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Performance-based Probabilistic Multi-Model Climate Change Scenarios

PI: Lisa Goddard
Institution: Columbia University
Additional Investigators: Arthur Greene
In the Third Assessment Report of the IPCC climate change scenarios with credible uncertainty estimates are available only globally or for large-scale patterns/footprints. Regional change scenarios exist, but they are based on multi-model agreement, at best, rather than some estimate of model skill. The current inability to provide a strong basis for evaluating scenario credibility at the regional level constitutes a fairly serious methodological gap, which this research purposes to fill. The probabilistic climate change scenarios will address several of the priorities of the IPCC research, including examination of changes in interannual variability as well as long-term trends and how those changes manifest themselves at the regional scale. The work builds on existing methodologies used at the International Research Institute for Climate Prediction (IRI) for verifying dynamical models and constructing probabilistic seasonal-to-interannual climate forecasts. The work consists of two main parts:

* Verification of the performance of 20th Century temporal characteristics, such as the trends in multi-decadal means and the interannual variability about those means, from the AOGCMs used for 21st Century climate change predictions; and,

* Construction of probabilistic multi-model scenarios for 21st Century climate and its variability, using the results from (1) as an objective basis for assigning weights to the model predictions.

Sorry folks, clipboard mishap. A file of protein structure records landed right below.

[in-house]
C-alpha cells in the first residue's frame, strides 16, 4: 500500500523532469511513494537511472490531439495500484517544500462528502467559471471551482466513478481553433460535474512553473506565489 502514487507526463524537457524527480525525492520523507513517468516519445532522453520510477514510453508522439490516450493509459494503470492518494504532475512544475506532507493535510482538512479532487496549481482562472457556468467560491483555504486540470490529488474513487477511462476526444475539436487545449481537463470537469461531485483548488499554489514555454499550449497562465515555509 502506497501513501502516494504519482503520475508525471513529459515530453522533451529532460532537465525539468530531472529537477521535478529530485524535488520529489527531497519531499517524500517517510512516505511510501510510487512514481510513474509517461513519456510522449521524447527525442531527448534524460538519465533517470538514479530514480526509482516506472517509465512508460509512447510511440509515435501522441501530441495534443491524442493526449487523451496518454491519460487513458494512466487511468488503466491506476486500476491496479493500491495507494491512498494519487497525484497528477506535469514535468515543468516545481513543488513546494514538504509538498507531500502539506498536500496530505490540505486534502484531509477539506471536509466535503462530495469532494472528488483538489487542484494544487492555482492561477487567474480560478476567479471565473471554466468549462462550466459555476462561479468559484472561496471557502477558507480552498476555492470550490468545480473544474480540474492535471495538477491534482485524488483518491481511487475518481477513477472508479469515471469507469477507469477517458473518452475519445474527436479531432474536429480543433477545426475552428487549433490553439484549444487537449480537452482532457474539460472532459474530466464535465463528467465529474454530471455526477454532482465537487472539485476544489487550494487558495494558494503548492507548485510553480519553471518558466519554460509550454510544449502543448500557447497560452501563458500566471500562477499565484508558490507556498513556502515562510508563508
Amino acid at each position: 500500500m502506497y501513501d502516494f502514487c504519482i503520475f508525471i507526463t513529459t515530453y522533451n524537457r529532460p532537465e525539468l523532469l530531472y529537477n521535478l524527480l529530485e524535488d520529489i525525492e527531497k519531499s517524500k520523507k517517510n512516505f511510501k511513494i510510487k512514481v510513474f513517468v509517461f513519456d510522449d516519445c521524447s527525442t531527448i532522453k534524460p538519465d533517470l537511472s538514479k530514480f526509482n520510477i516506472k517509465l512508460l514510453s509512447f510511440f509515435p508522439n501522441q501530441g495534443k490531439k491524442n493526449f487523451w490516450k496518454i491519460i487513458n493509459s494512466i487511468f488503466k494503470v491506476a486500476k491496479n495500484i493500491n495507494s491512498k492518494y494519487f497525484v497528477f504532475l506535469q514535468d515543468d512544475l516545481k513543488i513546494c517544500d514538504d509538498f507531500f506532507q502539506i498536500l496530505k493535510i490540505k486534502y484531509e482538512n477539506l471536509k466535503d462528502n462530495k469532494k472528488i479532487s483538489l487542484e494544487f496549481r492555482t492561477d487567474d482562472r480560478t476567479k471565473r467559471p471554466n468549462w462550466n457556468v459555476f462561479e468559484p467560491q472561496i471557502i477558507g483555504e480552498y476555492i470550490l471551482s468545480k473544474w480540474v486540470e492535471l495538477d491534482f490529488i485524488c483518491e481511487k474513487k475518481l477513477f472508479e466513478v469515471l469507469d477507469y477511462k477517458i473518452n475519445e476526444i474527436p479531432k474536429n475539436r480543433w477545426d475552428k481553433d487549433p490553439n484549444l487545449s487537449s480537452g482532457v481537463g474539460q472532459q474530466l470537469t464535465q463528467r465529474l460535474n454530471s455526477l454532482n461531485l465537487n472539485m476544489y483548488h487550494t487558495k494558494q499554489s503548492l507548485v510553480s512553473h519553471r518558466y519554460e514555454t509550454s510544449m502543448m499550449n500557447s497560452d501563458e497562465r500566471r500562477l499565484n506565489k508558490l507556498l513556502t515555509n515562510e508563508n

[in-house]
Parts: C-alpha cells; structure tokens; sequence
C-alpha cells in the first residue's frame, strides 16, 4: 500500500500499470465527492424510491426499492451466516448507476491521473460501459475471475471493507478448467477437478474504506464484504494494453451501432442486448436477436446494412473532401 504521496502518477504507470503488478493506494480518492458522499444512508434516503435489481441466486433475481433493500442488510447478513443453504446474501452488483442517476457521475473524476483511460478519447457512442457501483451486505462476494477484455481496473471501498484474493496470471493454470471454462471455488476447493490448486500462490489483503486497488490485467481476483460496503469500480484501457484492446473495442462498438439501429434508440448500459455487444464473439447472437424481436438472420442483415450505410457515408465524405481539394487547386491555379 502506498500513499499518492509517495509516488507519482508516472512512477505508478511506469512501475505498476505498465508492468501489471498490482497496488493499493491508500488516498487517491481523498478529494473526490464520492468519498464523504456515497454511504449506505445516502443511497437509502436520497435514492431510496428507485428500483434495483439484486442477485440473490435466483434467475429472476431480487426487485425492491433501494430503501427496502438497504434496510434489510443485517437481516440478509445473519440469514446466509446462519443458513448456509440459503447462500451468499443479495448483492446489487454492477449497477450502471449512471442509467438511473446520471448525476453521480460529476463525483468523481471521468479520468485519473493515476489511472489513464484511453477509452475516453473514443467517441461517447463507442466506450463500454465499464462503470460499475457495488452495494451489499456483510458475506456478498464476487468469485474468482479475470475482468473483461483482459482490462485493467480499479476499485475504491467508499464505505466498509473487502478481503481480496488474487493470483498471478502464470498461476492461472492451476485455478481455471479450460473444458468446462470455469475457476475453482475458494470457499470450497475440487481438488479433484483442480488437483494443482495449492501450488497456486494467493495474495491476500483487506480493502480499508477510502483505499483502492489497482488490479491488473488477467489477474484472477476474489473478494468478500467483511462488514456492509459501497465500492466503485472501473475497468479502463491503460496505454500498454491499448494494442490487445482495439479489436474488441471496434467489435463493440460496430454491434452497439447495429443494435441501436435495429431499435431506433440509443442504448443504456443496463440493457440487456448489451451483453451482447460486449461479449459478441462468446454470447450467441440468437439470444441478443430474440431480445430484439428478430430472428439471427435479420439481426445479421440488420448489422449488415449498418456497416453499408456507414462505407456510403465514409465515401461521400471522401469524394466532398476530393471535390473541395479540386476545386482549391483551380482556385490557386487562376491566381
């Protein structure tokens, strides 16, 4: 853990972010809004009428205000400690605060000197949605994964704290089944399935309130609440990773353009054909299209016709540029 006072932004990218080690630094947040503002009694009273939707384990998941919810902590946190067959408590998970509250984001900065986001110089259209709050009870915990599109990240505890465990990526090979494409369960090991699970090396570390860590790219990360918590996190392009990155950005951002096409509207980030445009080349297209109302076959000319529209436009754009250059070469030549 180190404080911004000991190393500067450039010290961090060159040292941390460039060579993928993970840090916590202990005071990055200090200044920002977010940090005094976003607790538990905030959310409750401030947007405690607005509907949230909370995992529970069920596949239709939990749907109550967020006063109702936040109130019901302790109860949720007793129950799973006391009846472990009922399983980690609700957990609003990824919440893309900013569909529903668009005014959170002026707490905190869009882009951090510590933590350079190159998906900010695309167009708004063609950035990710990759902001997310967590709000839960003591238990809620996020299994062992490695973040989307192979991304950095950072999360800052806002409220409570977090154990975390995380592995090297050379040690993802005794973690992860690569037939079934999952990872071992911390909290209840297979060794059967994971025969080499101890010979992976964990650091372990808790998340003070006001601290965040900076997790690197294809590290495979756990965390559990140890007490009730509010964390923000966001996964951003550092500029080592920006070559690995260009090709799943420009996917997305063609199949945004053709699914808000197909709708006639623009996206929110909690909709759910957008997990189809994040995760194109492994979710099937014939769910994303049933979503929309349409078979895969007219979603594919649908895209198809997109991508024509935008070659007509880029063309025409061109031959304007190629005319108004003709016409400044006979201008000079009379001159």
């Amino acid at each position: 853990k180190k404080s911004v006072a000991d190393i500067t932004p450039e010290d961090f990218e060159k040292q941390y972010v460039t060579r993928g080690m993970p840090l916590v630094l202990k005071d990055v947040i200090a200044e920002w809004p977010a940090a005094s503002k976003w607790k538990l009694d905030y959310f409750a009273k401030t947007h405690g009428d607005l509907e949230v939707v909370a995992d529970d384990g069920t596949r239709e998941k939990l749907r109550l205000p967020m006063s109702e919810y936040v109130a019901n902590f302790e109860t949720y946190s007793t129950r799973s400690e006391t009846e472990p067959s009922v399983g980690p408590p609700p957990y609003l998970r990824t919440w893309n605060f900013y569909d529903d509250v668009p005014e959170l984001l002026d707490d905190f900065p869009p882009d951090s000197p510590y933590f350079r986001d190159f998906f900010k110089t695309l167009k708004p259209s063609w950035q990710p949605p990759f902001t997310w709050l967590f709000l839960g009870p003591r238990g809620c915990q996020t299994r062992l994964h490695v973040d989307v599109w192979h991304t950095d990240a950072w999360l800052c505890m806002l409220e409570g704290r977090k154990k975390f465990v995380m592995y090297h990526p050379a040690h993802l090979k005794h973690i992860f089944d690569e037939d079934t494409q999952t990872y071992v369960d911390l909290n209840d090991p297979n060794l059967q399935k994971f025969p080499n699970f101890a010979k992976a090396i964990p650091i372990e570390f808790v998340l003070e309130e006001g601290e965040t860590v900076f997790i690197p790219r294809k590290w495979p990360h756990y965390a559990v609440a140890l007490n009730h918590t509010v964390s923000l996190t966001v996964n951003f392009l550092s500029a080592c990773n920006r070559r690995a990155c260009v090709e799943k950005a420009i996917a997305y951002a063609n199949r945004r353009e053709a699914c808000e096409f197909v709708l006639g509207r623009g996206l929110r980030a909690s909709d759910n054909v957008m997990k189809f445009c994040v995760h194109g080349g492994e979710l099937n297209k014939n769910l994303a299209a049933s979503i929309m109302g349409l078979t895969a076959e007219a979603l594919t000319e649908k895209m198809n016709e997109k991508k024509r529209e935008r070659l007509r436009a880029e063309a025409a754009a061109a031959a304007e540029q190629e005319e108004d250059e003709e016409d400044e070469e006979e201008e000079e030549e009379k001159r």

The analyses will be performed spatially from the grid scale to the regional scale for near-surface air temperature and precipitation. The required data are monthly-mean precipitation and near-surface air temperature from the AOGCMs that are producing ensemble runs.

The methods employed in this research, applying techniques of multi-model ensembling that are based on model performance, have not yet been applied in the context of climate change predictions and can pilot further research for future IPCC reports. The findings of this research also can be used to set the longer-range context for seasonal-to-interannual climate variability and predictions. The suggestion here is that proper synthesis of seasonal forecasts, and longer-term assessments, taking into account the uncertainties of each, provides the best opportunity to minimize losses, take advantage of opportunity, and work toward sustainable practices.
  • Greene, A.M., L. Goddard and U. Lall, 2006: Probabilistic multimodel regional temperature change projections. Journal of Climate, 19, 4326-4343, 10.1175/JCLI3864.1. Abstract. Full Article. Edit.

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